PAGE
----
Starting with land preparation, the farm should be plowed. After that, you must add chicken manure, animal manure, and cow manure into the field and again plow your field thoroughly. This will help the manure to mix with the soil easily. And once the land is plowed, you have to plan the row spacing according to which the plants will be planted. Mr. Gangadhar bought his plants at 220/- rupees per plant from Jain Company, Jalgaon, Maharashtra.

He went to the company, saw the plants’ results, and chose healthy crops for his farm. The sweet orange tree thrives in humid subtropical and tropical settings and may even survive brief periods of drought. If you want your plants to thrive, keep the temperature between 13 and 37 degrees Celsius. These can produce harvest economically for up to 20 years. Mr. Gangadhar says that these plants are heavy feeders. For normal oranges, only two-time fertilizer applications will be enough per year.

But for this Brazilian Sweet orange variety, you must provide fertilizers four times a year, almost double that of normal orange varieties. The best time to plant these is between June and March. These plants are spaced at a distance of 4m * 3m. This means that there is a 4 m distance between rows to row, and between the plants in each row, there is a 3 m distance. He could stock nearly 320 plants per acre by employing these dimensions in his farm.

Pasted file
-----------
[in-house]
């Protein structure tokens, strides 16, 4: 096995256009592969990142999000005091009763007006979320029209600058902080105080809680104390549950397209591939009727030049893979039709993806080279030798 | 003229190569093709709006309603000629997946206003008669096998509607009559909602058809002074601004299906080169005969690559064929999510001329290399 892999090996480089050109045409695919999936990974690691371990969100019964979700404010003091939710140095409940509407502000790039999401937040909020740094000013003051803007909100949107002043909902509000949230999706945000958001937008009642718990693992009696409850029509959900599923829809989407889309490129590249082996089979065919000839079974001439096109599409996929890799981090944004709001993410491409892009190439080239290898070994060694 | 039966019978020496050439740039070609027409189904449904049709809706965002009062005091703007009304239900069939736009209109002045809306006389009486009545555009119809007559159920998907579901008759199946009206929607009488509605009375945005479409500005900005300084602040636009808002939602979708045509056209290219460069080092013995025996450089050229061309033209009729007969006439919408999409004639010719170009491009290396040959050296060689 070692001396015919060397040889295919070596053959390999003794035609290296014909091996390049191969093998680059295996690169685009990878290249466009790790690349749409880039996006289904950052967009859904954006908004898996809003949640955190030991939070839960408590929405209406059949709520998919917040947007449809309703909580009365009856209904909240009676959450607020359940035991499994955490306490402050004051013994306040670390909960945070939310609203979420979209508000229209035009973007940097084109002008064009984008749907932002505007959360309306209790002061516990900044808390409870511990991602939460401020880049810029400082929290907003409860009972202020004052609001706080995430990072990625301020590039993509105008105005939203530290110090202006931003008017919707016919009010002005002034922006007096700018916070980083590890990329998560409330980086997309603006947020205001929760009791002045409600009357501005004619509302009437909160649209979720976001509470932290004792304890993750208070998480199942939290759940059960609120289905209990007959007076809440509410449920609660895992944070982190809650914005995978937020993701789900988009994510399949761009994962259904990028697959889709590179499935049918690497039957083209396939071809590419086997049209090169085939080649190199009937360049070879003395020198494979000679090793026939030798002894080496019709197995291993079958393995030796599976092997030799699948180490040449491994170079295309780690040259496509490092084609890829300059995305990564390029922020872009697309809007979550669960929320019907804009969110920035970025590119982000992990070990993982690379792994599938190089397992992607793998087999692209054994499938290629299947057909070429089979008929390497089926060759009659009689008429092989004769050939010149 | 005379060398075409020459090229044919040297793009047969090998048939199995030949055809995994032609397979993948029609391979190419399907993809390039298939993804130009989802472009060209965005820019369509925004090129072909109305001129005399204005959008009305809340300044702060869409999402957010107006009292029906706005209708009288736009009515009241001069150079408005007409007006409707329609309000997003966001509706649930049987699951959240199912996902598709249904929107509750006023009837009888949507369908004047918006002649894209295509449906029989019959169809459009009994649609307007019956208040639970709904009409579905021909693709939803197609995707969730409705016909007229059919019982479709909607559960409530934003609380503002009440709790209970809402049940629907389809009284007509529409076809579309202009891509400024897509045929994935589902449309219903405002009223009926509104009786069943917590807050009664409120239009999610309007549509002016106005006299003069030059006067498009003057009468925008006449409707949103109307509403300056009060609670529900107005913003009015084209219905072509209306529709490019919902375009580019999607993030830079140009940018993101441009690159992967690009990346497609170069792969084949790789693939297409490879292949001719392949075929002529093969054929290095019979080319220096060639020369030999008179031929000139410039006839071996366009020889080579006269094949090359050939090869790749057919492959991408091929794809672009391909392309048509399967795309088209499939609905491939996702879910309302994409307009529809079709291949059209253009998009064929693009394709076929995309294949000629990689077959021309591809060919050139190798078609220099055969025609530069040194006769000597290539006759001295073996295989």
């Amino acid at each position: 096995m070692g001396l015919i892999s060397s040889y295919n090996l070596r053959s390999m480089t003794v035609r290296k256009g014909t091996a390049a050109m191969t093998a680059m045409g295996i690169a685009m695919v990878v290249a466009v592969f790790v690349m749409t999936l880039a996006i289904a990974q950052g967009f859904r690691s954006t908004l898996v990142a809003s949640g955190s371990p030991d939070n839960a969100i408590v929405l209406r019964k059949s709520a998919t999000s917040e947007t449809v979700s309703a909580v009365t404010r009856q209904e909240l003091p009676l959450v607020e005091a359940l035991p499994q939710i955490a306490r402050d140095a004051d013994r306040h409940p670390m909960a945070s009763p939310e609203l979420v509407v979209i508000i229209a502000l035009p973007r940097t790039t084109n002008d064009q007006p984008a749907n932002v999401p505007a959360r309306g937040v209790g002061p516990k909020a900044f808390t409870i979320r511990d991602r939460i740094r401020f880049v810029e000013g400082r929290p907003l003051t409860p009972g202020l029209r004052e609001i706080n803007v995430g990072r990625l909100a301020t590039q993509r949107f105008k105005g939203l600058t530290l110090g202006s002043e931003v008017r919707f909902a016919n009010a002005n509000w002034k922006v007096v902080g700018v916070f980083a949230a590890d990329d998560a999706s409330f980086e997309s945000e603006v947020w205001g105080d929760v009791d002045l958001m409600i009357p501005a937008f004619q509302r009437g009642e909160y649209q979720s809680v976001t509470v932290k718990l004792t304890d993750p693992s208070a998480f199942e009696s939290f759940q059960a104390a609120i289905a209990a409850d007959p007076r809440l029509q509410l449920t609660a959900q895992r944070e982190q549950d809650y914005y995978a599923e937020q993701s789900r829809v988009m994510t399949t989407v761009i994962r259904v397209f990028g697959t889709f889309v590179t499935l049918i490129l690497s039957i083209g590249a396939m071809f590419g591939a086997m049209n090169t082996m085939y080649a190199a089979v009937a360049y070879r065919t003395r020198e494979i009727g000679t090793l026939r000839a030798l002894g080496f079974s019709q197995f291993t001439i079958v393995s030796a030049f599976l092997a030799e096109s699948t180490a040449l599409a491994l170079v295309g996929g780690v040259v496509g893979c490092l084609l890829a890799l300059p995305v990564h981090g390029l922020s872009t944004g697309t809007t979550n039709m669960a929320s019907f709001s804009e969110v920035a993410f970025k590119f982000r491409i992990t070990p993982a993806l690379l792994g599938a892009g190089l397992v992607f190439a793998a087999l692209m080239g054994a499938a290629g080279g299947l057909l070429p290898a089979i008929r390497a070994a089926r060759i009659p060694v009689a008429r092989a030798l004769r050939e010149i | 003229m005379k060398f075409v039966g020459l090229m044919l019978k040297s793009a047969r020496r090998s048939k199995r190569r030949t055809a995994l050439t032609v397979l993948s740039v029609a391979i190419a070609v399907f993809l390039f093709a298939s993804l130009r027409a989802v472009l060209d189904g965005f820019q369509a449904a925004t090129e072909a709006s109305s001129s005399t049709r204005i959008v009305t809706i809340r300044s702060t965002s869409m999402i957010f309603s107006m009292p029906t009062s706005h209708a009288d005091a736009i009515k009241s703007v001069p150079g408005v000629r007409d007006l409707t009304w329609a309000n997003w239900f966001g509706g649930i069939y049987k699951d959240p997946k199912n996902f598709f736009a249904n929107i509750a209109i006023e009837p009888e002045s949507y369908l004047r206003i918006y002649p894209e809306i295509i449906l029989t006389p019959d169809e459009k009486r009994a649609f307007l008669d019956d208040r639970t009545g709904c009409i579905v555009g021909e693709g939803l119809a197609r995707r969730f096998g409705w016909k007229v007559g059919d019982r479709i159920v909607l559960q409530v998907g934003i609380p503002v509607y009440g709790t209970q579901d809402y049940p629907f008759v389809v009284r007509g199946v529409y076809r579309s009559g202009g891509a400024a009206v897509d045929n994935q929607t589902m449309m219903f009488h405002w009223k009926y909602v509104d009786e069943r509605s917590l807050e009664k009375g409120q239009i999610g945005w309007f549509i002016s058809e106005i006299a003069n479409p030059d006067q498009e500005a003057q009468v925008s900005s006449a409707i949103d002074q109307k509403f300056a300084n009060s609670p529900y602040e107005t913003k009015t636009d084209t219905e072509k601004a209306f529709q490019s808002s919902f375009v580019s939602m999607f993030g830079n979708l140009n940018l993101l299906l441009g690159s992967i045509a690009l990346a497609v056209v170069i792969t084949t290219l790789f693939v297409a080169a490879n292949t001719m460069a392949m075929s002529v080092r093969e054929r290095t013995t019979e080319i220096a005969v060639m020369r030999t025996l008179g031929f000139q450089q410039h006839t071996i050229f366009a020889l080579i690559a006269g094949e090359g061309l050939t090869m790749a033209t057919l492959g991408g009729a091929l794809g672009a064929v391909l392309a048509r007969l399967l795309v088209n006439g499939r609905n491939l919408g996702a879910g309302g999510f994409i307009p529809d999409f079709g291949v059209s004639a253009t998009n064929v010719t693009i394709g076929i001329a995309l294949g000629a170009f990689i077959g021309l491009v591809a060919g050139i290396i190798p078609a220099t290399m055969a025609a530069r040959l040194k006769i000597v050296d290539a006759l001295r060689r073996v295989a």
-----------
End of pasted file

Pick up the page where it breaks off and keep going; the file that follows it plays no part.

Plants need to be watered right after they’ve been put in the ground. For watering, Mr. Gangadhar uses a drip irrigation system. Because of its low application rate, drip irrigation minimizes root zone saturation, says Mr. Gangadhar. In other words, this creates an ideal environment for the plant to flourish. Drip irrigation is useful because it maximizes the effectiveness of fertilizer.

In case you missed it: Orange Farming Project Report, Cost and Profit

Orange Fruit
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Drip irrigation allows water to be distributed at regular intervals, keeping the soil wet near the plant’s roots, he added. Regarding fertilization, in the first year, 58.30.43 fertilizer should be given to plants; in the same way, in the second year, 87.30.43; in the third year, 90.75.60; from the fourth year onward, 140.90.72 fertilizers should be used along with the farm yard manure.